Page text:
Mac, iPad and Windows – Here’s how to work efficiently on all platforms

An Apple Macbook generally gets along with an iPad, and vice versa. Call it an Apple ecosystem, gadgets that can be synced with each other allow for an easier workflow, not to mention efficiency.

It can be difficult to introduce a Windows PC into your Apple ecosystem. Yes, difficult but not impossible. Over the years, things have moved forward to allow Windows PCs and Apple’s ecosystem to get along reasonably easily.

The next question you have in mind is probably “How?” Here’s what you need to know to work effectively on all platforms.

(Photo: Justin Sullivan/Getty Images)

Consider the apps and software you use for work

If you work on a Macbook and a Windows PC, consider the software and apps you use for work.

You will find the same work combinations and major collections used for many types of works. Some of them are universal items such as Microsoft Office or Adobe Creative Clouds. These items have various useful applications for many tasks.

You can also use popular individual apps like Slack and Zoom. These widely used tools are usually developed to be cross-platform. Same or similar tools may exist in macOS and Windows.

If you come across instances where an app is available on one platform but not the other, you might be able to find a similar one that has the most features you need. While compatibility might have been an issue a few years ago, it’s not an issue now.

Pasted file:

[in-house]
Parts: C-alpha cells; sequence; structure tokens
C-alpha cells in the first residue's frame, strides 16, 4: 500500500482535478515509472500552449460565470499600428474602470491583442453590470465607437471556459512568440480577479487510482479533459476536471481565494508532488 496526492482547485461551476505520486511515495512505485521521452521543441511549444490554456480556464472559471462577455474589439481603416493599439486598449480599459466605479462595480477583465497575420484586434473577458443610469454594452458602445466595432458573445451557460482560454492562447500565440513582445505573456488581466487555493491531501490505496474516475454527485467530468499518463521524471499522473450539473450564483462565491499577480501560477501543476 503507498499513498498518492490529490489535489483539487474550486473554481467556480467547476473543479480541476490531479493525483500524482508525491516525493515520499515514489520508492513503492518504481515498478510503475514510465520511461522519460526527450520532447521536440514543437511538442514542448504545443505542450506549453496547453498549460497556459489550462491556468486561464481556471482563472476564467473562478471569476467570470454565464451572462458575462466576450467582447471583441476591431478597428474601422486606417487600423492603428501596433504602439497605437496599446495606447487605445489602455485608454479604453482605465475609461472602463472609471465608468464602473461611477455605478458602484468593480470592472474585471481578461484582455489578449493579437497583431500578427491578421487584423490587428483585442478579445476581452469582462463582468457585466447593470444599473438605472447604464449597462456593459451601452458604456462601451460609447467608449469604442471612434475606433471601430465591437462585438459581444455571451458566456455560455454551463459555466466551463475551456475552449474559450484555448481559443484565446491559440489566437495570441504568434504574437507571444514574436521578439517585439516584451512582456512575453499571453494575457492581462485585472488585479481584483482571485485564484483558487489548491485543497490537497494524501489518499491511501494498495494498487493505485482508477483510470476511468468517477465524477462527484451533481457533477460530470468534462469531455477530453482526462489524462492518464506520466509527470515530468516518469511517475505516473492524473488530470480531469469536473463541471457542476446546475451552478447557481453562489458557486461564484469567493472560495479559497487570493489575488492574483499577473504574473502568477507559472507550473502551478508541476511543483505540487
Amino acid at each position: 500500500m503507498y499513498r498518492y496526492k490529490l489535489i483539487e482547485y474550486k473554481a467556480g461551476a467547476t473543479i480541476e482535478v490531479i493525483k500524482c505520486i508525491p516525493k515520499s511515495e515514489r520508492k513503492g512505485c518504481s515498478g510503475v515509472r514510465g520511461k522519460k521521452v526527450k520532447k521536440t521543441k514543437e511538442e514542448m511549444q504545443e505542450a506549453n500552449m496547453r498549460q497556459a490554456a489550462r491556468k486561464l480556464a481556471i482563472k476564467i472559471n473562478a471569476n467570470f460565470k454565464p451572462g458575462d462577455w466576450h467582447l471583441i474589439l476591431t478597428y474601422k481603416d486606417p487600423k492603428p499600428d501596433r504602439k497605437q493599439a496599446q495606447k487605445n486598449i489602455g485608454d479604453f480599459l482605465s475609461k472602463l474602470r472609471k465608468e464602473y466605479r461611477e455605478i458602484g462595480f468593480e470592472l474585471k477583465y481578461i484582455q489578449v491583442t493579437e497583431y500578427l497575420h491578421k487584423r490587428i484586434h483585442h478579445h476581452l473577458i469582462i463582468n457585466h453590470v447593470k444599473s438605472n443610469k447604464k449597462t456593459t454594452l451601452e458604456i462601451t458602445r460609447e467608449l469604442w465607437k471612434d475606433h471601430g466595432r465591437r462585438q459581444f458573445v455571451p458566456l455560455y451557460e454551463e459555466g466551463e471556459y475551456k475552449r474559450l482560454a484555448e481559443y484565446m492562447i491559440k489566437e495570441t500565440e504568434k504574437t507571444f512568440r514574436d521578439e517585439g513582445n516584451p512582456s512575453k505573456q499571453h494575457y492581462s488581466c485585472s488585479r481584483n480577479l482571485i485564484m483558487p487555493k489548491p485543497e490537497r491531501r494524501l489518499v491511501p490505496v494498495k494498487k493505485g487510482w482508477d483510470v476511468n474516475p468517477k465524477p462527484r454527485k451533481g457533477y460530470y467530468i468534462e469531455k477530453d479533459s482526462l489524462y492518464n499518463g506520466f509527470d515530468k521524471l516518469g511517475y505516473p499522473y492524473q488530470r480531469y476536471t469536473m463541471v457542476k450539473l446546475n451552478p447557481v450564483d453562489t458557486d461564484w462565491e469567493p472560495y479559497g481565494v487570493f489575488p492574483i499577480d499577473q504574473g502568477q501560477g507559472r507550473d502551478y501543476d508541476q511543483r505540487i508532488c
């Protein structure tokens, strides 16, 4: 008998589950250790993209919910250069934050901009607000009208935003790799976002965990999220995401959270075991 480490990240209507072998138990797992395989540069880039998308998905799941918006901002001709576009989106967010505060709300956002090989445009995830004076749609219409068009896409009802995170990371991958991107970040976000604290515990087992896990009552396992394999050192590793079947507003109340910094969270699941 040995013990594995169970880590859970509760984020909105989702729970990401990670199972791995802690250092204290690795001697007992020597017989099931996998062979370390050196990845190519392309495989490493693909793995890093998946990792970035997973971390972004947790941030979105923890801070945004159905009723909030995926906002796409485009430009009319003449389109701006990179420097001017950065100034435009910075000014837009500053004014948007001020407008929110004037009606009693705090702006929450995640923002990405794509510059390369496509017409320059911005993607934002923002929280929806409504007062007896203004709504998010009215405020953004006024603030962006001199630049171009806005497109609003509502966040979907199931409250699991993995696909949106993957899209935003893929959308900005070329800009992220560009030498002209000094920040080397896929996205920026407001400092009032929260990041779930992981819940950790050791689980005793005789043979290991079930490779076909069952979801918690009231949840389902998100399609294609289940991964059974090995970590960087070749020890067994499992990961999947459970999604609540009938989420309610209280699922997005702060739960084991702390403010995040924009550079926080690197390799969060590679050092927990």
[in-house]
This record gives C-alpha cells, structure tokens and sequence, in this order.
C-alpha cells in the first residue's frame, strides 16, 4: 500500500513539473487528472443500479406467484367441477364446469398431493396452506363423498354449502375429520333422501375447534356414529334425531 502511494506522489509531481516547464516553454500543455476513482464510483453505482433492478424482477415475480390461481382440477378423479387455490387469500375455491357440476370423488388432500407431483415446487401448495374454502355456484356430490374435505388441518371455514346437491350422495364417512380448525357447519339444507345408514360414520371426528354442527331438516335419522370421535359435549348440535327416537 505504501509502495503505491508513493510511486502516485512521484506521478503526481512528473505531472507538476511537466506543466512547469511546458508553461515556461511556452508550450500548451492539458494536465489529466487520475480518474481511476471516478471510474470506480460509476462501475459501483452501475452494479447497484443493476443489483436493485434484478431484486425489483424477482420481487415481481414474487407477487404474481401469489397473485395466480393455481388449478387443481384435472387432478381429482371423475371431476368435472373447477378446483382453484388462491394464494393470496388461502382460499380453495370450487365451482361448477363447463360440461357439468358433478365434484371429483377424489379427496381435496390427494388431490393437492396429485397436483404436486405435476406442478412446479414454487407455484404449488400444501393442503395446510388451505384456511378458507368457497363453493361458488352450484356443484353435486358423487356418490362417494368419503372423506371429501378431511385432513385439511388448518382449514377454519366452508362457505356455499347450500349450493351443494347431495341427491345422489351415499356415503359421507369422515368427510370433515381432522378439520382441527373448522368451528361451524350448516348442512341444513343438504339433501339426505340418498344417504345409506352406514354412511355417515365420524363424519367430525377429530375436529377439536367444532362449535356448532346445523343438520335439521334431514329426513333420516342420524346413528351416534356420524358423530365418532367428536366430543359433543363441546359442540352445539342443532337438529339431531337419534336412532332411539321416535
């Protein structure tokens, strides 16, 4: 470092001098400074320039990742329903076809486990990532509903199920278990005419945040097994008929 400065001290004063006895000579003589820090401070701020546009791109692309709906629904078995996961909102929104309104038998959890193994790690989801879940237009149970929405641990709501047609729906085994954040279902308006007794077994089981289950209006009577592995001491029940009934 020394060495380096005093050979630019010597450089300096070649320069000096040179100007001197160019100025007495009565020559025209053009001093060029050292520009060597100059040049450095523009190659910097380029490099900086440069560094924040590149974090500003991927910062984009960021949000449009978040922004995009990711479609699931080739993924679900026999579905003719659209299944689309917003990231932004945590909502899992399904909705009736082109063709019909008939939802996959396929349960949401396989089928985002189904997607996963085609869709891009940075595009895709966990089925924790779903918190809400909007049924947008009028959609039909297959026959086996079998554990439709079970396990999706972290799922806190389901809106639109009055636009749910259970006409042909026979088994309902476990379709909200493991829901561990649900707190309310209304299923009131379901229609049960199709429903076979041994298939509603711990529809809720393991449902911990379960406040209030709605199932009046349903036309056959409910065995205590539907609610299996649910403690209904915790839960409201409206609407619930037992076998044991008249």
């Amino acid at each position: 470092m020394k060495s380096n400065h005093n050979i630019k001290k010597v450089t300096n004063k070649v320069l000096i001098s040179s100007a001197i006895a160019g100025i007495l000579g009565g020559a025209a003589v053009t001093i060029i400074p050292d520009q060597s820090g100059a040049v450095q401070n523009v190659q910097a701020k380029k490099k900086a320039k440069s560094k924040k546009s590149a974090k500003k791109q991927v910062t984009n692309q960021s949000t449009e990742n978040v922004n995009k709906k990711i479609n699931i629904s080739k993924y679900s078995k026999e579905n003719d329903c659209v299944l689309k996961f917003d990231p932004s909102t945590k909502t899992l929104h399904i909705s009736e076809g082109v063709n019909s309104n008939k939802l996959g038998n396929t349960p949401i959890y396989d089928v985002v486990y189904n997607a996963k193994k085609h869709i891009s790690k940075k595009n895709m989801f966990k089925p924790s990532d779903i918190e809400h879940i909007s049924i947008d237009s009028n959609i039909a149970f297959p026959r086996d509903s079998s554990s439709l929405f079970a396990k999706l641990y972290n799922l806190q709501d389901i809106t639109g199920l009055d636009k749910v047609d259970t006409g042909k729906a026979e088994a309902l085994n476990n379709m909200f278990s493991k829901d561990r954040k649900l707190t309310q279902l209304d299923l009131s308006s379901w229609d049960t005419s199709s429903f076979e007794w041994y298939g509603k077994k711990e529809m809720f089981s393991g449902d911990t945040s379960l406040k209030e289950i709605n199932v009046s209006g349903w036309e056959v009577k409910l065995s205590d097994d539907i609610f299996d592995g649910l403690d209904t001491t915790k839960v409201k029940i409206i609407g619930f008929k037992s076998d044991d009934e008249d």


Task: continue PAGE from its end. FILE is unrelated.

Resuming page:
Read also : Microsoft Windows and Apple Mac OS X password systems hacked by $50 USB device

Understand how to share and access data

One of the problems encountered when working with multiple platforms is the need to move data across multiple devices.

Since data is managed in the cloud by default, there is no problem for tools that are heavily cloud-based and browser-based web applications. However, this can be a little trickier for apps that rely on local file storage.

Although AirDrop is useful for Mac and iPad transfers, it is a problem for Windows system.

One of the easy ways to solve this problem is to rely on cloud storage services as a central repository for your data. While this might be a good approach, you might have to pay monthly fees for storage capacity. It also depends on the bandwidth.

You can also consider local networking within your home or workplace. You can choose to store data on the network, which is “accessible to all devices connected to the same network”, according to Apple Insider.

Finally, you can use an external drive for faster file transfer.

Get to know Finder’s cousin, File Explorer

File Explorer is as simple as it sounds. It’s a window to all the files and folders on your PC, similar to macOS’s Finder.

On the left panel you will find your folders and drives, while on the right side you will see their contents. The subfolders in this panel can be expanded and collapsed. It will show where in the folder structure a particular item exists.

You can also find Quick Access, which is similar to Recent View in macOS. However, Quick Access displays frequent and recent folders at the top. You will find recent files at the bottom. You almost never have to worry about where you saved a file with this feature.

You can use File Explorer the same way you use Finder in macOS.

Related article: Windows 10 can now be run on Mac


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Steven L. Nielsen